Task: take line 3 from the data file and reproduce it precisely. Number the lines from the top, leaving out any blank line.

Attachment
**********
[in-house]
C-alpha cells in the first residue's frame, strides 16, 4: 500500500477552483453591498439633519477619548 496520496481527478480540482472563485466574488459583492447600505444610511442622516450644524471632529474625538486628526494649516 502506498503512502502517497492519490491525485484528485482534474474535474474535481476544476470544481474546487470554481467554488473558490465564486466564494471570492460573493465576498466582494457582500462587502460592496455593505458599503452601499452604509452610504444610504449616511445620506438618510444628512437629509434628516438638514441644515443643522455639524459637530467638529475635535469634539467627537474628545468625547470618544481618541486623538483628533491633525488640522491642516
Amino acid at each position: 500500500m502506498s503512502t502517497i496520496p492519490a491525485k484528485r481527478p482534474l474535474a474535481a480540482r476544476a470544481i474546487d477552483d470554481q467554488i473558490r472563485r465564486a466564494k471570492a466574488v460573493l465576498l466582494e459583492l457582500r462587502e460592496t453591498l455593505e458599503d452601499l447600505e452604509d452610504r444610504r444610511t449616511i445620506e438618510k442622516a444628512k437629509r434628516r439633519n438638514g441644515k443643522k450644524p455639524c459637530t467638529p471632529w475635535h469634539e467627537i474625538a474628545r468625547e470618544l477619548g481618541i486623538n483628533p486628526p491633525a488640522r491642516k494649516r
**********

Amino acid at each position: 500500500m502506498s503512502t502517497i496520496p492519490a491525485k484528485r481527478p482534474l474535474a474535481a480540482r476544476a470544481i474546487d477552483d470554481q467554488i473558490r472563485r465564486a466564494k471570492a466574488v460573493l465576498l466582494e459583492l457582500r462587502e460592496t453591498l455593505e458599503d452601499l447600505e452604509d452610504r444610504r444610511t449616511i445620506e438618510k442622516a444628512k437629509r434628516r439633519n438638514g441644515k443643522k450644524p455639524c459637530t467638529p471632529w475635535h469634539e467627537i474625538a474628545r468625547e470618544l477619548g481618541i486623538n483628533p486628526p491633525a488640522r491642516k494649516r